Fluoroquinolone Antibiotics Should Carry Psychiatric Warnings

Today's interesting post from (see link below) is another strong article about the problems brought about by certain antibiotics - namely fluoroquinolones. This time, it calls for warnings about psychiatric damage as well as nerve damage from these drugs and provides good background information to the argument. Always discuss the dangers with your doctor if he or she wishes to prescribe these for you.

Psychiatric Warning Should Join Antibiotic Peripheral Neuropathy Warnings, According to FDA Citizen Petition  Written by: Irvin Jackson September 22, 2014

Amid mounting concerns about the risk of peripheral neuropathy from antibiotics like Levaquin, Cipro, Avelox and others, a citizen petition has been filed with the FDA calling for a new black box warning for the entire class of medications to alert users to the risk of psychiatric problems, as well as nerve damage.

Dr. Charles Bennett, of the University of South Carolina, submitted a citizen petition to the FDA last week, calling for the entire class of antibiotics known as fluoroquinolones to receive a new boxed warning, which is the strongest warning the agency can require drugs to carry.

According to the petition, consumers should be provided stronger warnings about the potential pyschiatric side effects of Levaquin, Cipro, Avelox and other members of the same class of drugs, which have been linked to problems like hallucinations, paranoia, amnesia, suicidal thoughts and other mental side effects.

Earlier this summer, Dr. Bennett and the Southern Network on Adverse Reactions (SONAR) filed a similar petition calling for a black box warning on mitochondrial toxicity for the antibiotics, which can lead to severe nerve problems, such as peripheral neuropathy and other health problems.

The petitions have been supported and promoted by the Quinolone Vigilance Foundation, an activist group formed of former antibiotics users who suffered severe side effects after taking the drugs. The group announced the latest citizen petition in a press release on September 15.

Dr. Bennett warns that psychiatric adverse events linked to the use of Cipro, Levaquin and similar antibiotics are a major problem. He calls for a black box warning that advises users that the psychiatric side effects could start during treatment, or may not appear until days, weeks or even months after patients have taken the last dose.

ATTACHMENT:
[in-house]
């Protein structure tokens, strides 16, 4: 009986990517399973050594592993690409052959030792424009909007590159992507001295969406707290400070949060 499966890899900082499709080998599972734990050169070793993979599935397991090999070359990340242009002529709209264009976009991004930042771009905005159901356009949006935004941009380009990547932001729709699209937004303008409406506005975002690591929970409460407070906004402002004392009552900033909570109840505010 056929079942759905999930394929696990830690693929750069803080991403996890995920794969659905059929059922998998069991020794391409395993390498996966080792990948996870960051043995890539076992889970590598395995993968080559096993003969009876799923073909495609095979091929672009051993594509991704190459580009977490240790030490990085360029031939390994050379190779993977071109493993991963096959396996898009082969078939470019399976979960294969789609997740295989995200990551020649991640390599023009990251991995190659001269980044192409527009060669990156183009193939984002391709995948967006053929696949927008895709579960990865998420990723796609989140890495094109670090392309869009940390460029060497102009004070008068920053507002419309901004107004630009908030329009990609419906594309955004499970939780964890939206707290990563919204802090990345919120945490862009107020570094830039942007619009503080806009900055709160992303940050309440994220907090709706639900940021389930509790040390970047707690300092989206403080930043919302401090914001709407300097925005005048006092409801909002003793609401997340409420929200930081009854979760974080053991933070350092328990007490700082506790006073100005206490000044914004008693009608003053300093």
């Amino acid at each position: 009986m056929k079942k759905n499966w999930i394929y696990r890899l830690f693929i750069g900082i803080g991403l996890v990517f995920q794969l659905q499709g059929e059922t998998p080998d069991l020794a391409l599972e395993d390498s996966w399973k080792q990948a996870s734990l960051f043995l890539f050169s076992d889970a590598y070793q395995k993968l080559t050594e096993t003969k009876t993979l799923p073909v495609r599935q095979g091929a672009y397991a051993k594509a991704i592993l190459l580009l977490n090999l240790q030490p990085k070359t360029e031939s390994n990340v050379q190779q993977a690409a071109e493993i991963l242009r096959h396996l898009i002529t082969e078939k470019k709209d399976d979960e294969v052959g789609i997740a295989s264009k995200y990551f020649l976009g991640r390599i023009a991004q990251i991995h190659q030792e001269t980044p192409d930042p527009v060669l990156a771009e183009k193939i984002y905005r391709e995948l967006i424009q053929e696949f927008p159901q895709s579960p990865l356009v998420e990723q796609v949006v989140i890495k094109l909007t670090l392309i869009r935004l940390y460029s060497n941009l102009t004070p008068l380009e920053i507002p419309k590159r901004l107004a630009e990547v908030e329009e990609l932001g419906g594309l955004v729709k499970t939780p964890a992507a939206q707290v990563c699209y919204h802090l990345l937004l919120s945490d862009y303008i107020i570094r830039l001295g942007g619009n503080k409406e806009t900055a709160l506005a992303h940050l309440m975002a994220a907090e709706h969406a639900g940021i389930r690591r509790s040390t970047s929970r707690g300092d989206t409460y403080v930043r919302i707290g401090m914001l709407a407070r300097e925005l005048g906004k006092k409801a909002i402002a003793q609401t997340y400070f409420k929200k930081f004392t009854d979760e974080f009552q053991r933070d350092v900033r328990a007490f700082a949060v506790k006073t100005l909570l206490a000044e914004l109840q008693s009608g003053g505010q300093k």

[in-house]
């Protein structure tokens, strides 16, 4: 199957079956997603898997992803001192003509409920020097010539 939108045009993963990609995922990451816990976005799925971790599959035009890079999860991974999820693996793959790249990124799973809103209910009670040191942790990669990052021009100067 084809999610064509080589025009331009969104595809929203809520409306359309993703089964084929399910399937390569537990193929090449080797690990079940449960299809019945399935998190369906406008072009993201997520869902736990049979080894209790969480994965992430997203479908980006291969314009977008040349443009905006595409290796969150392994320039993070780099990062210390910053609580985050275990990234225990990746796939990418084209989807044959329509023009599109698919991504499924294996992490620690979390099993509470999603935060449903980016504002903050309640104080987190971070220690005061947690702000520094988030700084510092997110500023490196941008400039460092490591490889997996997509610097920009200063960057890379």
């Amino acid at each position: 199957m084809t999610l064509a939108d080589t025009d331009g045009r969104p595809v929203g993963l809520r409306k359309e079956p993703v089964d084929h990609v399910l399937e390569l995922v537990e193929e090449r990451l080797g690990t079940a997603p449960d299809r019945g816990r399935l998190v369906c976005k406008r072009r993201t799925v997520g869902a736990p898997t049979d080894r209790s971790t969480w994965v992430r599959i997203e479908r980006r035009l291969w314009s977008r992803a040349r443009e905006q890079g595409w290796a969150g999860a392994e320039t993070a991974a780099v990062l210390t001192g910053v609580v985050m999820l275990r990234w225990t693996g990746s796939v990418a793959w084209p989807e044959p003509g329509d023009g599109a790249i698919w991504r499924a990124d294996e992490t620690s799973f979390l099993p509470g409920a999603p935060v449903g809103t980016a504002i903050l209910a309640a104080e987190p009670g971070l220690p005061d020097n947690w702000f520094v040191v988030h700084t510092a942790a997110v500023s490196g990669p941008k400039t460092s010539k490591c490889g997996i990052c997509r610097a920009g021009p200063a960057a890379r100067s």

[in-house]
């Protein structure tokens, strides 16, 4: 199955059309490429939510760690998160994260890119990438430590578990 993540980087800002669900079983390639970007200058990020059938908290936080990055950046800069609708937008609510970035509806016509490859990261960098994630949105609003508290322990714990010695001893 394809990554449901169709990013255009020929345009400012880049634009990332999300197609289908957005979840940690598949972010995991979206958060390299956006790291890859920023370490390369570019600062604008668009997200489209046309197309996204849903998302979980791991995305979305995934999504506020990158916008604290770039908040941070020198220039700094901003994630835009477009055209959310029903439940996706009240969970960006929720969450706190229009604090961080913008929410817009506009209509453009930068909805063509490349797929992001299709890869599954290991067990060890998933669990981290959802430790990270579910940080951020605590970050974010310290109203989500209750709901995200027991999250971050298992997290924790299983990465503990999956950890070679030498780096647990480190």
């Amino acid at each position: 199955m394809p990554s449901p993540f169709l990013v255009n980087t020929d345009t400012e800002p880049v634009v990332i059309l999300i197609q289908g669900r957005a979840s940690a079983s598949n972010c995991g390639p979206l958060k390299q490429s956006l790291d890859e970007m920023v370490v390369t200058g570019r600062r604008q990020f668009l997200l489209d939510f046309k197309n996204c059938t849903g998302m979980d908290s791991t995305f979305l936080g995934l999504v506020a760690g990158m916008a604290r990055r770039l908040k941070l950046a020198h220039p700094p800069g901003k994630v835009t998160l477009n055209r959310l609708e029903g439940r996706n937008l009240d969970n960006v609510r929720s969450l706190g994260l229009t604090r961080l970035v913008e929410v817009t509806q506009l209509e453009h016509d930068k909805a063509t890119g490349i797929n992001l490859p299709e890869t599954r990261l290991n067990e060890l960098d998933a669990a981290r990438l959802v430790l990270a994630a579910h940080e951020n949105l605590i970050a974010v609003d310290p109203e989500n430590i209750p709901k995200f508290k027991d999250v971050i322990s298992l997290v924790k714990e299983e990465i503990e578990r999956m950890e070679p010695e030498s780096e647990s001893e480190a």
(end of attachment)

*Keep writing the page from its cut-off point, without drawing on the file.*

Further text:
“Although there are numerous psychiatric adverse events on the current fluoroquinolone drug labels, they are essentially hidden under the heading, ‘Central nervous System Effects,'” Rachel Brummert, Executive Director of the Quinolone Vigilance Foundation, said in the press release. “Most people would not look under ‘Central nervous System Effects’ to find information about suicide, hallucinations, paranoia, or panic attacks. A specific heading for ‘Psychiatric Adverse Events’ is badly needed.”

Antibiotic Peripheral Neuropathy Risk

The psychiatric concerns come as concerns have continued to increase about the link between fluoroquinolone antibioitics and perhipheral neuropathy, which can cause long-lasting and permanent nerve damage for some users.

Symptoms of peripheral neuropathy from Levaquin, Cipro, Avelox and other related drugs may include pain, burning, tingling, numbness, weakness, and sensitivity to light touches, temperature and motion in the arms and legs.

In August 2013, the FDA issued a drug safety communication warning about the risk of peripheral neuropathy from the antibiotics, suggesting that the problems may surface at any time after using the drugs and may continue for months or years after the medication is discontinued.

The FDA required the drug makers to add new warnings and information to the antibiotic labels, indicating that individuals should seek medical treatment if they experience symptoms of peripheral neuropathy and encouraging doctors to switch patients to another antibiotic from a different class if nerve damage is suspected.